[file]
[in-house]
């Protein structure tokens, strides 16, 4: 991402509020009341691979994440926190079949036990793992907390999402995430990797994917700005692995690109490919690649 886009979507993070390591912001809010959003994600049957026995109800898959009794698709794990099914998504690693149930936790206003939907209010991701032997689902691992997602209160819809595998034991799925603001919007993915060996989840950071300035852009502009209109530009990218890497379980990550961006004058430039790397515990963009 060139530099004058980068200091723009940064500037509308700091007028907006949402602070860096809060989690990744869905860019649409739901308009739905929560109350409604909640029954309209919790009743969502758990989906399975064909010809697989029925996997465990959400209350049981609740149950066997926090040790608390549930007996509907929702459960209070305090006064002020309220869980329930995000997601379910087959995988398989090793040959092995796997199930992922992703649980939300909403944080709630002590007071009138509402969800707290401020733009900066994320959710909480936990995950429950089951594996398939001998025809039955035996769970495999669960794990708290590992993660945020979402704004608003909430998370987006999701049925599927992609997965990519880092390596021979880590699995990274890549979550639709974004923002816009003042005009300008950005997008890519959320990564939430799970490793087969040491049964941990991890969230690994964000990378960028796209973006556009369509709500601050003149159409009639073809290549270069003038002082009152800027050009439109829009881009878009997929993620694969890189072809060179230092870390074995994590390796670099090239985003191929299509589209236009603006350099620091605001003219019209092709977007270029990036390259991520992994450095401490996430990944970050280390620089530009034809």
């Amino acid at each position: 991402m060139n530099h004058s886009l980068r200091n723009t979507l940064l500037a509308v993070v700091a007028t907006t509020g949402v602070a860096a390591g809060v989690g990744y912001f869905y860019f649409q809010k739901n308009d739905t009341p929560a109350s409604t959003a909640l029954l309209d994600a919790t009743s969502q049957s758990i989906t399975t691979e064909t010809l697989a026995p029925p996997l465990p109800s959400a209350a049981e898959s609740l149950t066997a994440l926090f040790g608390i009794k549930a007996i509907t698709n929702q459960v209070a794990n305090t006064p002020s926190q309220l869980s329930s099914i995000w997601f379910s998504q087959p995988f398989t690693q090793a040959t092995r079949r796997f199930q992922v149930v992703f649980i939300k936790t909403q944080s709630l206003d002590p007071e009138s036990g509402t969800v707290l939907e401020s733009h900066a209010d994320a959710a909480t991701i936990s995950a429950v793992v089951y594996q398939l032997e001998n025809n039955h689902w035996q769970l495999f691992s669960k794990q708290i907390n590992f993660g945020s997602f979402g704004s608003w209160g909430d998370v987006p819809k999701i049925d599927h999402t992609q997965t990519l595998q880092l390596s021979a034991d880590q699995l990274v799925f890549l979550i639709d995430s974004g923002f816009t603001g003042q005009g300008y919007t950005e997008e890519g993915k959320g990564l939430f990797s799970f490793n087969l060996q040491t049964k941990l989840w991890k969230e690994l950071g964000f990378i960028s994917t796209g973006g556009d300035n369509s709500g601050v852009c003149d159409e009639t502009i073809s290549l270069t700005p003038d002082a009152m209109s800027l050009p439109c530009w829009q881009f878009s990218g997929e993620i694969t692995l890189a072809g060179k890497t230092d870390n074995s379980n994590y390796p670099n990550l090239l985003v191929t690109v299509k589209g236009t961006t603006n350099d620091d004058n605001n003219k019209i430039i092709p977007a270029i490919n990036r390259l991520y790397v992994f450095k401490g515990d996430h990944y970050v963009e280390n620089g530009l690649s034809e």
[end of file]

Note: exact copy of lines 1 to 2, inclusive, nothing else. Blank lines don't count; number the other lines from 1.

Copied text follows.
[in-house]
């Protein structure tokens, strides 16, 4: 991402509020009341691979994440926190079949036990793992907390999402995430990797994917700005692995690109490919690649 886009979507993070390591912001809010959003994600049957026995109800898959009794698709794990099914998504690693149930936790206003939907209010991701032997689902691992997602209160819809595998034991799925603001919007993915060996989840950071300035852009502009209109530009990218890497379980990550961006004058430039790397515990963009 060139530099004058980068200091723009940064500037509308700091007028907006949402602070860096809060989690990744869905860019649409739901308009739905929560109350409604909640029954309209919790009743969502758990989906399975064909010809697989029925996997465990959400209350049981609740149950066997926090040790608390549930007996509907929702459960209070305090006064002020309220869980329930995000997601379910087959995988398989090793040959092995796997199930992922992703649980939300909403944080709630002590007071009138509402969800707290401020733009900066994320959710909480936990995950429950089951594996398939001998025809039955035996769970495999669960794990708290590992993660945020979402704004608003909430998370987006999701049925599927992609997965990519880092390596021979880590699995990274890549979550639709974004923002816009003042005009300008950005997008890519959320990564939430799970490793087969040491049964941990991890969230690994964000990378960028796209973006556009369509709500601050003149159409009639073809290549270069003038002082009152800027050009439109829009881009878009997929993620694969890189072809060179230092870390074995994590390796670099090239985003191929299509589209236009603006350099620091605001003219019209092709977007270029990036390259991520992994450095401490996430990944970050280390620089530009034809």